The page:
Wrangling invasive phragmites around Utah lakes is dirty job
FARMINGTON, Utah (AP) – The muddy marshes and tall grasses stretch on nearly as far as the eye can see, with the wind-swept terrain, bugs and birds occupying thousands of acres.
Paul Etcheverry shakes his head.
“To get out there, it’s wicked. You don’t know what’s out there. It’s like Vietnam.”
Well, not quite – but there’s no doubt it is an unforgiving landscape that can suddenly turn dangerous, and dirty.
Etcheverry’s war is against the invasive phragmites, and his battlefield is the wetlands at the Farmington Bay Waterfowl Management Area where his heavy equipment is trampling the noxious plant.
The Utah Division of Wildlife Resources contracted with Etecheverry, his son Nate and colleagues to tamp down hundreds of acres of the plant, which is difficult to kill and takes over native vegetation.
In 2016, Etcheverry took care of some of the plants at the Howard Slough Waterfowl Management Area in Hooper, Weber County.
The terrain there, however, was much different.
“When I first saw this,” Etcheverry said, gesturing across the expanse of Davis County wetlands, “I thought, ‘What am I doing out here?’”
His specially retrofitted snowcat soon confirmed the man’s worst fears when it was swamped in the muddy, wet terrain.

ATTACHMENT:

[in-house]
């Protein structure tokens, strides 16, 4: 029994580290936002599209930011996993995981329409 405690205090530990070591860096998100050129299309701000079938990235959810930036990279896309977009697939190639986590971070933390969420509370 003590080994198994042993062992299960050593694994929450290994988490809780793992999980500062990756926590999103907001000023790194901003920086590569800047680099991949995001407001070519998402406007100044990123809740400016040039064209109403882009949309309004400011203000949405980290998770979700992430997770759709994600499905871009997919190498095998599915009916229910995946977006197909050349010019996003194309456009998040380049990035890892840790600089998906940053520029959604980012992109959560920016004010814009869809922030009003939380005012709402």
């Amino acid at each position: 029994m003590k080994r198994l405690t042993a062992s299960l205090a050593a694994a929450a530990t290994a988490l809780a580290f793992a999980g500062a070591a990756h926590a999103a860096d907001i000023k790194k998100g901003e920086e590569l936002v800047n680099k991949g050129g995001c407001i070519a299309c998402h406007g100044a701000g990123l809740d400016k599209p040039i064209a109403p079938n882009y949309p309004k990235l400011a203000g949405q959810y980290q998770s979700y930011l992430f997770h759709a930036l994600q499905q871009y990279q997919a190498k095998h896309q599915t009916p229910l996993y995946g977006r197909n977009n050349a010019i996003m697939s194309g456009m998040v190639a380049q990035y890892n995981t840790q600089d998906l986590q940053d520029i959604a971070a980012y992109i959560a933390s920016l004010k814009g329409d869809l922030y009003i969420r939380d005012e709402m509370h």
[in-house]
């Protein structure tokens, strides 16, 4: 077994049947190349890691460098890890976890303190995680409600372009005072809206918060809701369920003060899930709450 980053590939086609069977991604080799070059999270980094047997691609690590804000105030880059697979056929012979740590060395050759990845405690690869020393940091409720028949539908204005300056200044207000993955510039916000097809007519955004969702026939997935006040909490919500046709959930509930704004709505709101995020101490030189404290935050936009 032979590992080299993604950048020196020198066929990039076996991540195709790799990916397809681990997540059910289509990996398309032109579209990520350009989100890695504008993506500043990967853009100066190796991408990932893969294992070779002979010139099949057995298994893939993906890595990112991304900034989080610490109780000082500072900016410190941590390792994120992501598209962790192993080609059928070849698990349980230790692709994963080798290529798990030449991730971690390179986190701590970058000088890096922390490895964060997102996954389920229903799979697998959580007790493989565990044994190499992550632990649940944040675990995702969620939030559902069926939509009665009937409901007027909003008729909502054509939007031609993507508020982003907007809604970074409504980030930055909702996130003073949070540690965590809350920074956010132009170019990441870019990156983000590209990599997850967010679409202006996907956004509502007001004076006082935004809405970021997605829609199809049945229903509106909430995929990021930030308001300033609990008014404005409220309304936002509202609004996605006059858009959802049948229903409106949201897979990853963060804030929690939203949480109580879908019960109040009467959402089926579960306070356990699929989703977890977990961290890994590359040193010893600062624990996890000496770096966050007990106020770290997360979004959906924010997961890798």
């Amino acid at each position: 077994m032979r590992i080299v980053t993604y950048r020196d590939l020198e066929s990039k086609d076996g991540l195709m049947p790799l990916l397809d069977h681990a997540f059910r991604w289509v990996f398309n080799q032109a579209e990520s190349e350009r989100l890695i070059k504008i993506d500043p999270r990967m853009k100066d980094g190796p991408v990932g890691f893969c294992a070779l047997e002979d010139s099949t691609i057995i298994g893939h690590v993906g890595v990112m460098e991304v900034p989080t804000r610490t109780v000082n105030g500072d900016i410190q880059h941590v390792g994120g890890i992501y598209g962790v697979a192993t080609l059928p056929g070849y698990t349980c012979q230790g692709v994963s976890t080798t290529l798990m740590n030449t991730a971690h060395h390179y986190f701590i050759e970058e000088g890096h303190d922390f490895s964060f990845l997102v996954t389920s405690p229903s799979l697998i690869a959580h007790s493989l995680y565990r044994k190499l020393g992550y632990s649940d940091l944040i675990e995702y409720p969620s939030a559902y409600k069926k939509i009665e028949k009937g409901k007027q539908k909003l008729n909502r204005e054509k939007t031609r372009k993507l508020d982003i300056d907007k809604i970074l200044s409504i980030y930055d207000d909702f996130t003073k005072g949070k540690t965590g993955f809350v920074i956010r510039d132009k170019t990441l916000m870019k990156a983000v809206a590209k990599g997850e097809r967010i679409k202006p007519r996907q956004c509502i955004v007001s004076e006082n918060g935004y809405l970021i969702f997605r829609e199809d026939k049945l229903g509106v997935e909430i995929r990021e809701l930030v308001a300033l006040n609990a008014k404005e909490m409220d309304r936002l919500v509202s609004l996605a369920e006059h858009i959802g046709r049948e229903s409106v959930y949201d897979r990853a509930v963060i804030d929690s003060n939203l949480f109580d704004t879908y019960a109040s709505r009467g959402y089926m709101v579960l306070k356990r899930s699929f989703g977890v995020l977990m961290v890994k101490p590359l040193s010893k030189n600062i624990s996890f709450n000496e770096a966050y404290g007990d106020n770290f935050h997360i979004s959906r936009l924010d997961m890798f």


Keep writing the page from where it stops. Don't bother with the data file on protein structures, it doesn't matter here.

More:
“That was a bad day.”
The machine is ruined, now the subject of an insurance claim, and affectionately called the “monument.”
On another day spent trampling weeds, the other snowcat got stuck, but not swamped. It was pushed clear by a Marsh Master, amphibious machines that look much like a tank and are equipped with pontoons.
Since the state first launched its phragmites eradication program in 2006, it has treated about 12,000 acres of the nonnative plant to reduce its stranglehold on the wetlands surrounding Utah Lake and Great Salt Lake.
A Utah State University study found that about 26,000 acres adjacent to the lake are infested, said Chad Cranney, the division’s assistant wildlife manager over the northern region.
Cranney said the division spends about $250,000 a year to combat phragmites, which if left untouched would rid the landscape of native vegetation and ruin prime waterfowl habitat.
“We are never going to get rid of them completely, but we’re doing what we can,” he said.
The “rolling and mowing,” is part of a three-year process to defeat the plant.
First, the vegetation is killed with a chemical treatment. Because it doesn’t break down and decompose easily, the state hires crews with heavy machinery to come in and smash the plants.
After that, the division will flood the area to prevent any return of the phragmites.
Cranney, who did his thesis on control of phragmites while a student at Utah State University, said USU is experimenting with reseeding projects for native vegetation at Farmington Bay’s management area.
Etcheverry expects to be on the job in Utah for another week. He’ll take his surviving heavy machinery and return to Wyoming, where he mows mountains at his family’s ski resort,
The state will continue in its quest to win the war against phragmites, one muddy acre at a time.
“It can be real challenging,” Cranney said.